Dealing with Bullies in Prison | Noah’s Story

Dealing with Bullies in Prison | Noah Bergland | construction2style

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One thing about prison is you have a lot of different personalities packed into a confined space. One type of inmate to look out for and be aware of is the one looking to intimidate new guys.

I wasn’t prepared for these interactions, and it took me a while to adjust how I reacted to them.

Certain inmates will see how far they can push others around, and if they don’t get any push back, then the behavior is rewarded, and they continue. But if they meet with resistance, they will move on.

So the first time I got put into this situation was around six months into my sentence. I was sitting in the TV room watching a show or maybe even a game, but all of a sudden, an inmate approached me and asked me to step out into the hallway. The guy was 6′ 5″ tall, 235-250 lbs, and was solid muscle.

He told me he didn’t like me bouncing around in seats and something bad could happen to me if I sat in the wrong seat. I told him I had permission from the people whose seats I was sitting in, but he told me he still didn’t want me to sit in them.

I didn’t know exactly why he picked me out, but I knew one thing I wasn’t going to get my ass kicked over it. So, what did I do? I didn’t go back into the TV room for a day or so and talked to the guys again who seats I usually sat in, and they said don’t worry about it and maybe spoke to him, because he didn’t say anything to me again.

However, I found out that this was a regular occurrence with this guy, as no more then a few weeks later he had an altercation with a friend of mine at the microwave, who was more prepared for the situation than I was. My buddy was next to the microwave, and there were a few people behind him, and here comes big, tall, and angry. He told my friend he is next for the microwave, and my buddy looked at him and said, he could be, but first they are going to have to go on the back wall and whoever comes back gets next.

The guy quickly said, “alright, big dog. I’m just messing with you; I can wait.” I didn’t laugh out loud because I did know what kind of man this guy was, one that probably deserved to be in prison.

Dealing with Bullies in Prison | Noah Bergland | construction2style

I have only had to deal with a few more guys like this throughout my time in prison, and I found out that most times its self inflicted because of the people you chose to work with, live with, or hang out with.

That day in the TV room probably couldn’t have been avoided since all I wanted to do was watch TV, but most times you can avoid the situation. I am not a shy, timid, and easily scared individual, but I will be the first to admit that I was out of my element in Milan and felt very uncomfortable.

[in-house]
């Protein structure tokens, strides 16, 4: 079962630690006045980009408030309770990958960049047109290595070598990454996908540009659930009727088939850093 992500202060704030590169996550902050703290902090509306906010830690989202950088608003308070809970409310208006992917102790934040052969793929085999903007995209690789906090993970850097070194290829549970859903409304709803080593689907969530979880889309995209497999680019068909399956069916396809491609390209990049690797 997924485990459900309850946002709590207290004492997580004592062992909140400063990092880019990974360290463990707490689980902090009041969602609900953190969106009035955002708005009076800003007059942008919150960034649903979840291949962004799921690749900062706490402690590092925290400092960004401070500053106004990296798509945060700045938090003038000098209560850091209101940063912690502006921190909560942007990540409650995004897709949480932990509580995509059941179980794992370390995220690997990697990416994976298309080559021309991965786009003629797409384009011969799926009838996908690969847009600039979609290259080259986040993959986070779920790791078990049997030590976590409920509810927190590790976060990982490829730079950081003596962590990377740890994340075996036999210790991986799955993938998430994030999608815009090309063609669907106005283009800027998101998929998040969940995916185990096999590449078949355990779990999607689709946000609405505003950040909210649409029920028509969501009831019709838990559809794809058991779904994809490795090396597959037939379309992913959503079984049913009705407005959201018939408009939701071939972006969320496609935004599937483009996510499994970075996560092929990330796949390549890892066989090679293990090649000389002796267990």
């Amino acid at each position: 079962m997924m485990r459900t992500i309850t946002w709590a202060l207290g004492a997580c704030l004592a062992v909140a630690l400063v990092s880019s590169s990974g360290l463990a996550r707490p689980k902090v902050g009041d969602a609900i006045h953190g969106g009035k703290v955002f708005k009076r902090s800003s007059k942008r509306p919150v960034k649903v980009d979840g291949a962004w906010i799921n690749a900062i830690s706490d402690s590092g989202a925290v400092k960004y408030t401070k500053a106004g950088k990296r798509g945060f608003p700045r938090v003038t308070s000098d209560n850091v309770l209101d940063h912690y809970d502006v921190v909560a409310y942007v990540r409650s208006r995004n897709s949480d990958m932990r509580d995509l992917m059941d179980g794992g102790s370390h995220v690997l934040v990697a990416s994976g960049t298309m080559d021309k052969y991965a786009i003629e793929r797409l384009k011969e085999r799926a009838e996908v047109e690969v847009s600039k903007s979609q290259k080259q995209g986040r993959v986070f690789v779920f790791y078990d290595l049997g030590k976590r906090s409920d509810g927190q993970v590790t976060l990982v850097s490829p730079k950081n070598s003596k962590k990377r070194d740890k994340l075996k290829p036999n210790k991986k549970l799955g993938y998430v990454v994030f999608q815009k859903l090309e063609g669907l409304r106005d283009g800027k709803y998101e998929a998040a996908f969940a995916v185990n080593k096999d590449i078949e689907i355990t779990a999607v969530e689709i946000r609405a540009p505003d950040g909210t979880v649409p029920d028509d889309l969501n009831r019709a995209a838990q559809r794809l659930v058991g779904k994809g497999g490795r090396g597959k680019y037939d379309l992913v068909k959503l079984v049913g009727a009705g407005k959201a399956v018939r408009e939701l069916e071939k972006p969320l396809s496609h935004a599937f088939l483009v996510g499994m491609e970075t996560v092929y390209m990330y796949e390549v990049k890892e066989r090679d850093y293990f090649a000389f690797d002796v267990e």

It was a new environment that I had never experienced in my life, strangers surrounded me, and shit, I guess I was a little scared, to be honest.

So, how do you avoid these people and take the path of least resistance that doesn’t include hiding in your room all day?

In prison, you will have a routine or schedule that will include a variety of activities, including exercise, TV viewing, work, living arrangements, and classes.

If you find yourself running into the same person you don’t get along with, or you start to realize that the person enjoys making your life miserable, then it’s time to switch up your schedule.

Dealing with Bullies in Prison | Noah Bergland | construction2style

You are already in prison you don’t need to make your stay even worse by subjecting yourself to optional punishment. However, when you are forced into these situations, the best way to react is to stay calm and think rationally.

Try to figure out why the individual has a problem with you and even let them know if you have done something to offend them, you apologize.

Sometimes you just have to remove yourself from the situation and approach the individual at a later time when they aren’t going through whatever they are going through.

Of course you can always take option B like my buddy did and offer to go somewhere and handle it like men, but then you have to be prepared for the challenge being accepted, and then you are risking your good time and privileges that you hold very valuable, such as phone calls and visits with your family.

So most times you have to ask yourself what’s more important. All the people who walk around trying to intimidate people eventually find someone who calls there bluff and I think it’s funny how things tend to work themselves out. Better to let someone else teach them the lesson, though.

I am 33 years old, and I guess it’s better to grow up late than never. 🙂

Dealing with Bullies in Prison | Noah Bergland | construction2style

Thanks for listening!
From the inside,

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